South county twister confirmed as tornado |

South county twister confirmed as tornado

Brian Hamilton and Jennifer Terman
Staff Writers
Submitted photo by Laura Seeman

Laura Seeman said she didn’t actually see a tornado touch down in southern Nevada County Monday night, but her Midwest upbringing — and the Tuesday morning aftermath — have her certain that’s what tore through the Lake of the Pines area.

That tornado was one of four funnel clouds confirmed to have touched down in the greater Sacramento area Monday, according to the National Weather Service.

Seeman said she was seated in a Higgins Corner beauty salon when she heard an all-too-familiar sound of a locomotive train, although the closest railroad was miles away in Colfax.

“I’d been through tornadoes in the Midwest, and it sounded like it,” said Seeman, a dietician and diabetes educator at Sierra Nevada Memorial Hospital who hails from South Dakota and went to college in Kansas.

“More than once, I’ve been in the basement or in a bathtub — or if you’re driving, in the ditch — during (a tornado).”

Knowing a tornado warning had been issued by the weather service, Seeman said she was sharing similar information with the beautician about to cut her hair when the winds picked up around 5:40 p.m. Monday.

“I was telling her what you would do,” Seeman said, noting most Californians aren’t as accustomed to taking precautions during tornado activity.

Once the winds calmed, Seeman snapped some photos of damage to trees nearby. In addition to power lines that had fallen onto the beauty salon’s roof, branches and whole trees had also been downed.

“The firefighters who came said they saw (the tornado),” Seeman said. “We were lucky. Seeing it today in daylight, thank goodness the trees landed the way they did.”

According to Stefanie Henry, a National Weather Service meteorologist, tornadoes spotted Monday were confirmed as either EF0s or EF1s on the Enhanced Fujita national tornado scale, meaning little to no damage.

The scale measures the damage caused by a tornado and is from a low of EF0 to a high of EF5.

“We typically get in Northern California EF1, 0, or 2,” Henry said. “It is very rare to get anything above an EF2.”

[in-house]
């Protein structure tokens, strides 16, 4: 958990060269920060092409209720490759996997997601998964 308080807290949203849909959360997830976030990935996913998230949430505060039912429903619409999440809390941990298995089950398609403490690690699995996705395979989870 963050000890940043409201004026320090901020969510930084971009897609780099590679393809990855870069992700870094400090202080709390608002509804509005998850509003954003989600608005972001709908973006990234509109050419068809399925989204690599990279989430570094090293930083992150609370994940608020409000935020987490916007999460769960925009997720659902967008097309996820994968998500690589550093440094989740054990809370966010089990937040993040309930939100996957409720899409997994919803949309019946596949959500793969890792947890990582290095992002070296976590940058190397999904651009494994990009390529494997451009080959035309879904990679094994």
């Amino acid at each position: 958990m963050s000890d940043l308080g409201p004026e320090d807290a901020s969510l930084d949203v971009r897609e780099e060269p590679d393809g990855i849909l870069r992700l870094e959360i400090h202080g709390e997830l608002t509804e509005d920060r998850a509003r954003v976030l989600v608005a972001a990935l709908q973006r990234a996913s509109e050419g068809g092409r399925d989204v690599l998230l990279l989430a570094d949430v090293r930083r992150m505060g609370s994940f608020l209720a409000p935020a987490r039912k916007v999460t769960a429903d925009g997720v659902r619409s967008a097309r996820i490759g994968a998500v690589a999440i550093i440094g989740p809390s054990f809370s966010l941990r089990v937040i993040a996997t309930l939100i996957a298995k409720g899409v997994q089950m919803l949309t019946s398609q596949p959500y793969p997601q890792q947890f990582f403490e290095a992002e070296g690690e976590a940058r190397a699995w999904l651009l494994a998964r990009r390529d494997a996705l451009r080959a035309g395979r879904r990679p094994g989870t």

Henry said an EF0 level tornado was reported in Browns Valley, west of Grass Valley, near Spring Valley Road and Joines Road, in or near a rice field.

Other tornadoes were confirmed as EF1s in southern Yuba City and Elk Grove near Grantline Road, in addition to the EF1 tornado that Seeman experienced at Higgins Corner near Lake of the Pines.

Henry said the difference between a funnel cloud and a tornado is that tornadoes touch the ground.

“A funnel cloud is a lowering of spinning column air that doesn’t reach the ground, and a tornado is the only one that can cause debris on the ground because it is actually touching the ground,” Henry said.

Tuesday night’s forecast called for a chance of showers and thunderstorms capable of producing hail after 11 p.m., the weather service reports. New rainfall amounts were predicted to be between a tenth and a quarter of an inch, except higher amounts possible in thunderstorms.

The secondary wave of the broad Pacific storm system will generate another round of snowfall, the weather service reports. A total of three to seven inches of new snow could fall above 3,500-4,000 feet.

A 90 percent chance of showers is expected Wednesday with a high temperature near 49 degrees. New precipitation amounts between a quarter and a half of an inch are possible.

The chance for rain drops to 40 percent Wednesday night in advance of what the weather service predicts to be a mostly sunny Thursday morning.

To contact Staff Writer Matthew Renda, email or call (530) 477-4239. To contact Staff Writer Jennifer Terman, email

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